When we first visited the town of Anacortes, it was just a pit stop for breakfast at Dad’s Diner on our way to an area called Deception Pass.
Considering our breakfast outweighed that of our time navigating the rather touristy cliffs that followed. We made a promise to revisit the dinner and explore it’s town one day — this Saturday, with no other plans or intentions. We filled our coffee mugs and embarked on a two-hour journey that would reward us with generous plates of bacon, sausage, eggs, potatoes, and mouthwatering biscuits. Wait, I failed to mention the copious amounts of coffee. After loading up on cholesterol, calories, and tasty goodies, we braved the cold to explore a town that’s rich in history and character. While we were able to explore many of the shops, Pelican Bay books were by far the most memorable. We were having grown up and lived most of my life in the city, probably led to my love and appreciation for smaller towns, neighborhoods, and their downtown hubs. Each has its personality, character, and unique history. And while it might be a while before we return. My wife and I look forward to exploring the area in warmer temperatures.
I spend a lot of time thinking about the kind of pictures I’d like to take. As someone who became interested in taking pictures in his teens, but didn’t own an SLR until his mid twenties. While debatable, I’d say photography has become the greatest passion in my life. As someone who made his name as a music photographer, built a strong portfolio as a studio photographer and worked continuously on a project called “Left Behind”. I feel that I’m always dedicating whatever spare time I have to learning, testing and putting new projects to work. It wouldn’t be overstating if I said it was. While my time on the East Coast offered an abundance of beautiful sunsets. Living in Seattle, an area with many lakes, bays and waterways at every turn. I have long imagined myself waking up in the early hours and driving to a spot where I can watch the sun rise.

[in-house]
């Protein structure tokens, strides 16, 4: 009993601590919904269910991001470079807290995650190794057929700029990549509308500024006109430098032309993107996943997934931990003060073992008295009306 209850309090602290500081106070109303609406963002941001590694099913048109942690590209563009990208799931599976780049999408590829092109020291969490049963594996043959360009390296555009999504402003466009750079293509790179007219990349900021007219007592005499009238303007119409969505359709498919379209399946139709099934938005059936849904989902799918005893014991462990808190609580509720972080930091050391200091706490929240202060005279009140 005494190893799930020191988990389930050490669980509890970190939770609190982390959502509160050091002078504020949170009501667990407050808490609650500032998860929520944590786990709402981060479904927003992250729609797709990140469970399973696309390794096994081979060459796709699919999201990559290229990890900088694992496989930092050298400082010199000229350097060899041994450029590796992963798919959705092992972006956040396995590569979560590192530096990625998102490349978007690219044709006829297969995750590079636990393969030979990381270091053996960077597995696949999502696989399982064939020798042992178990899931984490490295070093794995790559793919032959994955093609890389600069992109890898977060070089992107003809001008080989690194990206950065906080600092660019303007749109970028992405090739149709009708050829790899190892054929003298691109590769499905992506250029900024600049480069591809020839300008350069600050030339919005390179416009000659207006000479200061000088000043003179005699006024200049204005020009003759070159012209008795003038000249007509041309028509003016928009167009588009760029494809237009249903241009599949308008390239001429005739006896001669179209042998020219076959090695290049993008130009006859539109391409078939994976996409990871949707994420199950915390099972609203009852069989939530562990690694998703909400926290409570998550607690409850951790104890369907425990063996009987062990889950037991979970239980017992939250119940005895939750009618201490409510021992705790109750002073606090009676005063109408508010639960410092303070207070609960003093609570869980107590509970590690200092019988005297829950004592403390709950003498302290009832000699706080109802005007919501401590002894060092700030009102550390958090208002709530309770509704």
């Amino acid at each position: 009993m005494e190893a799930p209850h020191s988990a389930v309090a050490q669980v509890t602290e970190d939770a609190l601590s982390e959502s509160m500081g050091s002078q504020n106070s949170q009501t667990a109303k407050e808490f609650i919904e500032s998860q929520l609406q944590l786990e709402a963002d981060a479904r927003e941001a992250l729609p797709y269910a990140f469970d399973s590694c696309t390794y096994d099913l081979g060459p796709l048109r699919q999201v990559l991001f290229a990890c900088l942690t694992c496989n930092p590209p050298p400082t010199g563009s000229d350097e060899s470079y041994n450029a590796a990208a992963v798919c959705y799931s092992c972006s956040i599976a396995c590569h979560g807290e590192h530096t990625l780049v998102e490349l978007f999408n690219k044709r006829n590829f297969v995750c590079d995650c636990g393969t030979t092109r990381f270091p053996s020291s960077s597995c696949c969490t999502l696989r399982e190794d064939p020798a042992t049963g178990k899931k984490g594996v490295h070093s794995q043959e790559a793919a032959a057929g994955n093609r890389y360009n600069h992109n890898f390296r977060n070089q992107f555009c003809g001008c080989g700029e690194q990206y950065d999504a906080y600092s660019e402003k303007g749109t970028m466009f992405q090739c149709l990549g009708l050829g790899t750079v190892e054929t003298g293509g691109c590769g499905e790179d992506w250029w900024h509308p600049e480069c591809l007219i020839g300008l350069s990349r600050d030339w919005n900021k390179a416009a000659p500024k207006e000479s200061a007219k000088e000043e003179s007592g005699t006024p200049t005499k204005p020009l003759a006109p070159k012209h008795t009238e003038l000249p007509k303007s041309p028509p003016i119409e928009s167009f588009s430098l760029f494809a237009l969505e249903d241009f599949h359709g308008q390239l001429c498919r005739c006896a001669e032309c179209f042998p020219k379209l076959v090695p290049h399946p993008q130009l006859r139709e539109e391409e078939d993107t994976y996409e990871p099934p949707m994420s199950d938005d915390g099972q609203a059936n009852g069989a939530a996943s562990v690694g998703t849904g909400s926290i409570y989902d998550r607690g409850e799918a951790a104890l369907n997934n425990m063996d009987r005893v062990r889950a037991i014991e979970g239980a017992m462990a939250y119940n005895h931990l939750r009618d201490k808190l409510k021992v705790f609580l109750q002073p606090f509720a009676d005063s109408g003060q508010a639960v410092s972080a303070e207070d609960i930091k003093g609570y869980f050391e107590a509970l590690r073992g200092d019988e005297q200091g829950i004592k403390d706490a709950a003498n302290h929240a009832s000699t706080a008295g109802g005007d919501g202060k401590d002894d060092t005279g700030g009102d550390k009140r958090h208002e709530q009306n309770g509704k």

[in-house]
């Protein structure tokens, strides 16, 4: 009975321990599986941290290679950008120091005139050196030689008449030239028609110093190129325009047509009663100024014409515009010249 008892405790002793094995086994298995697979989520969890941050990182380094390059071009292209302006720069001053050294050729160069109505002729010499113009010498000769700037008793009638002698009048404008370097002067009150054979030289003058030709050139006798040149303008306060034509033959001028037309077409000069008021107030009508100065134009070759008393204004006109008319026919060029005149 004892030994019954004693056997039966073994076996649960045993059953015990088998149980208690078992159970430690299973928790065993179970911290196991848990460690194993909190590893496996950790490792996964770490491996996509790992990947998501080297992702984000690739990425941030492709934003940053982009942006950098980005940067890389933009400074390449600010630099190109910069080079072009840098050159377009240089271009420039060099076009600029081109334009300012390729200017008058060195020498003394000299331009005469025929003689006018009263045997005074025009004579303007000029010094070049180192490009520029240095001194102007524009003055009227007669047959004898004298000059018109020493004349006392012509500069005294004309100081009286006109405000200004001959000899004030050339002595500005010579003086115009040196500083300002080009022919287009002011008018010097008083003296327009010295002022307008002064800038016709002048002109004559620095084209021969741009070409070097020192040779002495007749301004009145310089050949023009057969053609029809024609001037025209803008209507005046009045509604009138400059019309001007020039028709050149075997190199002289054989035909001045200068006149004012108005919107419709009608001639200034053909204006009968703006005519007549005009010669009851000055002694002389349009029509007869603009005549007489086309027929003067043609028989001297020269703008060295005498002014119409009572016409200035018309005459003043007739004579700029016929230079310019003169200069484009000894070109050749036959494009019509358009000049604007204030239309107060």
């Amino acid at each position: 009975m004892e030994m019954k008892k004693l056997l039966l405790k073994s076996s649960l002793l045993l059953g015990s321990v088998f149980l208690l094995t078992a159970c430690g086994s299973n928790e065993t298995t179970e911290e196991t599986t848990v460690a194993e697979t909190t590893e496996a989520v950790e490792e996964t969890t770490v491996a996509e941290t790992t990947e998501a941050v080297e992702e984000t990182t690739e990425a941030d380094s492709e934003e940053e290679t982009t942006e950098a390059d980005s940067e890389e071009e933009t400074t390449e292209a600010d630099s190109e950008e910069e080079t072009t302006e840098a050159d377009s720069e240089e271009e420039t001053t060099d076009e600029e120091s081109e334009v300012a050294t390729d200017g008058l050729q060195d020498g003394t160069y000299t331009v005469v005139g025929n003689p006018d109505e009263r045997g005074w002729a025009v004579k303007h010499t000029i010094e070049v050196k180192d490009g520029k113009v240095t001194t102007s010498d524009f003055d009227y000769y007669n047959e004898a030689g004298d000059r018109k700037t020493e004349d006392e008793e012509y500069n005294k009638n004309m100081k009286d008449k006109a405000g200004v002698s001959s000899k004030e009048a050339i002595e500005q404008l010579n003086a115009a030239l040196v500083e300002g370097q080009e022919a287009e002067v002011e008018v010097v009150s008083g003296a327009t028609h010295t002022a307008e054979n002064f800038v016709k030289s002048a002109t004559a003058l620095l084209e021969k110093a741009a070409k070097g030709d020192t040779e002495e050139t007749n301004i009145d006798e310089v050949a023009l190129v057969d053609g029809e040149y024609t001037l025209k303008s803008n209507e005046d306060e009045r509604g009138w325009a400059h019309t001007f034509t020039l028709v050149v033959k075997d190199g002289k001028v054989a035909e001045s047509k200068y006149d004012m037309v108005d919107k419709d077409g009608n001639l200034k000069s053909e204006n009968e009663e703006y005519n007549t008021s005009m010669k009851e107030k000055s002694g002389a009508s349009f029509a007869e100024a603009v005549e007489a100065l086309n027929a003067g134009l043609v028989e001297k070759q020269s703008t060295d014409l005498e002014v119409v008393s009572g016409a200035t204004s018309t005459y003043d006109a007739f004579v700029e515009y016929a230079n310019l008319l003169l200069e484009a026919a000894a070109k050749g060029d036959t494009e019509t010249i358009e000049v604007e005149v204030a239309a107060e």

As far as good intentions go, Friday morning’s eary trip to the docks on Harbor Avenue to watch the sunrise were as good as they come. It can’t go without saying that waking up and standing by Elliot Bay waiting for the first signs of the sun in freezing weather kind of wrecked us for the rest of day. Still, crossing something off your list definitely has it benefits and rewards. Energized by a day of napping and sampling a wide array of Thanksgiving leftovers. We were recharged enough to endure a two hour trip for hearty plates of pancakes, eggs and delicious biscuits. Fairhaven, Washington seemed the perfect destination. Though we didn’t pick a place the night before. Finding a parking spot right in front of a local eatery worked perfectly for two hungry souls who had driven two hours on empty stomachs. Though Fairhaven’s downtown is quite small. There’s enough shops and goings on to keep people entertained and making frequent returns. By the time we finished eating and walking it off, it was time to hit the road again. As usual, the sun began to set and we pulled over a few times to enjoy what is for me, a perfect time to breath and reflect on just how good things can be if you let them. Aside from almost falling in a ditch and running into oncoming traffic, I’d say I did pretty damn good.